This is a deep dive into the NotCentralised led pilot project for the RBA and DFCRC test of an Australian Central Bank Digital Currency (CBDC) and featuring Digital Mutual, Hedera, Zerocap and HSF. It marked a historic milestone as it represents the first construction industry payment to be processed through a CBDC-backed system, heralding a new era of trust, transparency, and efficiency in the sector. In this article, we highlight the origins of the RBA pilot project, the work we performed and the real-world outcomes as well as a glimpse down into the smart contract layer showcasing the work performed.
Background and Problem
Traditional construction payment processes are often mired in inefficiencies and risks, with long supply chains exacerbating the problem. Multi-party transactions can lead to disputes and increased costs, raising the risk of project failure due to working capital shortages.
A recent ABC’s Four Corners video (see below) highlighted issues in this industry that contributes significantly to the economy, yet is plagued by a crisis that leaves homes unfinished, trades unpaid, and suppliers in the lurch. This is the grim reality of the Australian construction industry where some operators like Metricon survive on razor-thin margins of 2% and where 30% of all Australian corporate collapses come from the construction industry.
At NotCentralised, we saw these challenges not as insurmountable obstacles, but as opportunities for innovation. We believe that blockchain technology can play a pivotal role in addressing these issues and why this was the perfect problem to solve as part of the RBA CBDC Pilot project. We demonstrated how different providers (including Hedera, Digital Mutual, and Zerocap and the law-firm, HSF) could come together to showcase the power of blockchain technology to solve these problems.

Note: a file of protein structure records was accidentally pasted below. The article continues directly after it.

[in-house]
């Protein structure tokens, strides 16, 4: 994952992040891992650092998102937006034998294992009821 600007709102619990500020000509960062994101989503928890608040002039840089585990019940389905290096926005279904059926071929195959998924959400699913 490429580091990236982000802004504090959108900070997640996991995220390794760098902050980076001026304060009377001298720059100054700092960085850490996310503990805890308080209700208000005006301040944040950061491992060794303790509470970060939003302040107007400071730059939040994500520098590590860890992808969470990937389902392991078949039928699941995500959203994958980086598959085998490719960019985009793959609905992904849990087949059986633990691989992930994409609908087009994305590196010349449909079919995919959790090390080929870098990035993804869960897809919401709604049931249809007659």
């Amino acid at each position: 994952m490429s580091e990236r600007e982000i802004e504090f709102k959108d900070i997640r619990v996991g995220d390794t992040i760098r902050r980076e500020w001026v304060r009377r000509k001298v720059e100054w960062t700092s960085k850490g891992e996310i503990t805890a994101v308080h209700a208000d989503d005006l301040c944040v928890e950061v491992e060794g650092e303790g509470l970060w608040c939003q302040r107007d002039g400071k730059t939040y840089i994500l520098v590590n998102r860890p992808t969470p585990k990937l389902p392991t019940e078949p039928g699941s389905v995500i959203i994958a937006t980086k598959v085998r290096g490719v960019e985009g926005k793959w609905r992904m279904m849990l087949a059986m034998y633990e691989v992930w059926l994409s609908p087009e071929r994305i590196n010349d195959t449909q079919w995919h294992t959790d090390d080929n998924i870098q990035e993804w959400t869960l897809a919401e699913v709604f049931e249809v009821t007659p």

- $229 billion AUD — size of Australian construction industry as of 2023 (link)
- 1,709 — construction companies entering administration in Australia between July 2022 and April 2023 (link). Taking it back further to mid-2021 and the number of companies is 2,023 (link).
- 1,700 — Projects in jeopardy when Porter Davis collapsed as Australia’s 13th biggest builder (link).
- 36% — Year on year increase in number of building companies collapsing in 2023 compared with 2022 (link)
The CBDC Pilot Project: An Innovative Collaboration
The CBDC Pilot Project, backed by the Reserve Bank of Australia (RBA) and run by the Digital Finance Cooperative Research Centre (DFCRC), selected a range of use cases, among which the NotCentralised-led project stood out. The aim was to gain industry insights into innovative uses of CBDC and inform policy on the regulation of new business models. More details on the pilot can be seen here: https://dfcrc.com.au/cbdc/
The NotCentralised-led use case focused on a commercial building renovation project involving one builder and one wholesale customer. Using a purpose-built app called TradesUnite, built by Digital Mutual, the team tackled the complexities of contract coordination, invoicing, and payment.
The Role of Blockchain and CBDC
The pilot project leveraged TradeFlows, a blockchain-based invoicing and payment management tool developed by NotCentralised. The project showcased the power of ‘composability’ in blockchain projects, demonstrating how multiple components could be combined in flexible and modular ways to create new business models.
TradeFlows provided transparency, efficiency, and security to the payment process using blockchain-based escrow accounts and smart contracts. These smart contracts automated payment releases based on agreed milestones, triggered by independent construction oracles. The escrows and smart contracts were coded on the blockchain, ensuring visibility and transparency.
The project also introduced a groundbreaking financial instrument — a stablecoin backed by CBDC. The CBDC served as proof of reserve, eliminating counterparty risk, and providing reassurance to industry participants about the stablecoin used. The RBA-backed CBDC demonstrated the commitment of the central bank to foster financial innovation, reduce risk, and ensure system stability.